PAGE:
How to Decipher Ingredients on a Skin Care Label

Elizabeth Grant Biocollasis Complex Skin Care Box and Product to Decipher Skin Care Label Photo

 

Judging a skin care product before buying can be confusing. After all, there are so many products that all claim to do amazing things for the complexion to keep it young, supple, clear, protected, toned, and healthy. However, reading a skin care label and understanding what you might be buying is another story. In view of this, here are some valuable tips for the best way to choose skin care products wisely when scanning that label.

Ingredients Are Listed in Order of Quantity in Skin Care Labels

A simple rule to remember is that ingredients are listed by importance in the formula and dwindle down line by line to the bottom of the list. The top ingredients in the label make up the biggest percentage of that product’s formula. Generally speaking, the first five ingredients make up the majority of the formula and may give you a clue to how well a skin care product might work.

On the other hand, there is another rule that also comes into play for ingredients with less than 1 percent concentration. Being the case, the manufacturer is free to list that ingredient in no special order.

Quality Can Outweigh the Quantity of the Ingredient for Effectiveness

Keep in mind that all ingredients are not created equally. Certain ones can have a dramatic impact with just a small concentration in the formula like peptides. Copper peptides like Matrixyl can increase the skin’s collagen and elastin levels and rebuild tissues with minute levels compared to bulkier ingredients.

Beware of Masking Ingredients on Skin Care Labels

Some manufacturers attempt to pass off skin care products as free of fragrance or preservatives by using masking agents to make it appear that way. You might see ingredients such as Amylcinnamaldehyde, abies sachalinensis branch/leaf water, Butylated Hydroxytoluene (BHT), Butylated Hydroxyanisole (BHA), albizia julibrissin bark extract, aloe barbadensis leaf, and many more here.

The Number of Ingredients Listed Can Give You a Clue to How Healthy the Formula

The more lines of ingredients, the more wary that you should be as to what the skin care formula contains. Unless you are a chemist that can understand the function of each ingredient, then you may be sticking more of a chemical soup onto your skin than you would like for optimum skin health.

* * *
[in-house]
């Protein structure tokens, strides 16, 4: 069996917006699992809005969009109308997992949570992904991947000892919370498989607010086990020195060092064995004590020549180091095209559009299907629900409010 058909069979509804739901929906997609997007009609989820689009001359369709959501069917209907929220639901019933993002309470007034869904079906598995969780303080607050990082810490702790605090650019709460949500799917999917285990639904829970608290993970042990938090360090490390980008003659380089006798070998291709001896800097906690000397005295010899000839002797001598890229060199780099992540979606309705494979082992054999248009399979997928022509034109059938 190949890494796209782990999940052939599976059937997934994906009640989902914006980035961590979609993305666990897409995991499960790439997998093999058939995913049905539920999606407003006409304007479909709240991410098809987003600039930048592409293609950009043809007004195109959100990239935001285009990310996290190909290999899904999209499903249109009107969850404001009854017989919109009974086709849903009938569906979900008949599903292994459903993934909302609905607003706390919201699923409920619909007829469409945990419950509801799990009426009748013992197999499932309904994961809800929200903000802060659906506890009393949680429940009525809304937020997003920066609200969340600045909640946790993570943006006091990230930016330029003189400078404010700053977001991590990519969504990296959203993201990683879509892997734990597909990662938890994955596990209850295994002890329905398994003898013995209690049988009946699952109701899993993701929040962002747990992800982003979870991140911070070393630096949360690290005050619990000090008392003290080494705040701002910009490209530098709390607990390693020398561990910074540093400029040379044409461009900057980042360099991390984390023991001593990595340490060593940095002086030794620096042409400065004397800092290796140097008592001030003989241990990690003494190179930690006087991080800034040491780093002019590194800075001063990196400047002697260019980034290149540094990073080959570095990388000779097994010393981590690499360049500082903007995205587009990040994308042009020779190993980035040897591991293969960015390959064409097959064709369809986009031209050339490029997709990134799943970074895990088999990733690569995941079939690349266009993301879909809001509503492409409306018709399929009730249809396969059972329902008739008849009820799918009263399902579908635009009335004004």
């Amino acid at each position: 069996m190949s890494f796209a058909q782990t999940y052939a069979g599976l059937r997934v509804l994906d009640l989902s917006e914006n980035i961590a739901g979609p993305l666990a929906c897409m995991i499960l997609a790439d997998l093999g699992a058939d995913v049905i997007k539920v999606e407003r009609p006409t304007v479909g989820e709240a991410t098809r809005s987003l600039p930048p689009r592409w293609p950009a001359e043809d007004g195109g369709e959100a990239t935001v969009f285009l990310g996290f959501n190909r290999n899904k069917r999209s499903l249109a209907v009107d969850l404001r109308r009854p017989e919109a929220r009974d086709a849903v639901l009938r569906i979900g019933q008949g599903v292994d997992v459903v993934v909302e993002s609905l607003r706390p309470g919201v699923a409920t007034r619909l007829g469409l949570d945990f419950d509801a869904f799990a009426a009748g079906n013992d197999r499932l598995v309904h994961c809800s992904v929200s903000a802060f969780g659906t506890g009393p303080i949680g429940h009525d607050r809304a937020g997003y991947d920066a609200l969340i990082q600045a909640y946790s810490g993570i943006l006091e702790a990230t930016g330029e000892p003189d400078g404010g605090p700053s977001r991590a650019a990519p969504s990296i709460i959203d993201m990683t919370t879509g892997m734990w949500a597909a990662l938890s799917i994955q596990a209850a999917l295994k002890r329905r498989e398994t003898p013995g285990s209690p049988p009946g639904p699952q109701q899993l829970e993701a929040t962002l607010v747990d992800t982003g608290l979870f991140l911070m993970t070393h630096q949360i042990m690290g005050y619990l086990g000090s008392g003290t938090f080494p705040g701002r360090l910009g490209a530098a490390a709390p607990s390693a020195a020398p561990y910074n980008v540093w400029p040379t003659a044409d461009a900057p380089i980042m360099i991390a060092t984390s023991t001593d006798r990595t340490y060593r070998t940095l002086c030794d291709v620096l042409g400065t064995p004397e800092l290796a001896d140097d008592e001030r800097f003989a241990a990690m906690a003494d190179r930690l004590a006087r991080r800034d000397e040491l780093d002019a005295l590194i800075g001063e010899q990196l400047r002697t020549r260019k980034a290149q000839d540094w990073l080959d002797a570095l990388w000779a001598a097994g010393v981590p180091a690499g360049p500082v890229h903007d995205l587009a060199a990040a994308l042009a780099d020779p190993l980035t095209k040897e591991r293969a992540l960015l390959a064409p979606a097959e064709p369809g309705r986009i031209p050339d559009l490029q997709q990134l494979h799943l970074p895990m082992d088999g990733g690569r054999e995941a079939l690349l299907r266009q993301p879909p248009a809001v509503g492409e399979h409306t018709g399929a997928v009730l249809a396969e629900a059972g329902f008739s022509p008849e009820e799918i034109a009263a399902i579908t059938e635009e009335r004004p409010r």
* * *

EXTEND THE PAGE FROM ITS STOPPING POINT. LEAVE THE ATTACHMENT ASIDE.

Just Because an Ingredient Is Long and Unrecognizable Doesn’t Mean It is Bad

Ingredient names often have long, scientific labels attached to them, which can be intimidating to the consumer. However, not all of those scientific names are chemicals that you should be concerned with such Aloe barbadensis, which is from the aloe vera plant.

Don’t Always Trust Advertising for the Complete Truth in Skin Care Labels

Let’s face it. Companies want to sell their products. In doing so, they hire large advertising and marketing firms with talented people to present their products in the most tempting light to consumers. Advertising also gives companies a lot of lead way to do just that in how they word the pitch. For instance, dermatolgist-tested can mean as little as one dermatologist found the product safe from causing any irritation. It does not mean it won’t cause you irritation. Hypoallergenic and allergy tested is another that you need to take lightly because there is no set standard in place that companies need to adhere to.

Expiration Dates Should Be Visible on Skin Care Labels

Some companies stamp an expiration date on the box, jar, or bottle to show the product’s working life. However, some companies either skip printing a date to leave you in the lurch. I feel dates are important. If you can’t find one printed, then call the company and read them the manufacturer’s code to give you a production date.

You also should look for an open lid symbol with an M by it. You’ll also find a number near it. This indicates how many months the product will last after opening it and exposing to air.

We spend a fortune on our skin care products. Thus, we should expect to get all the benefits that we pay for and knowing how to read labels properly helps make us educated consumers.

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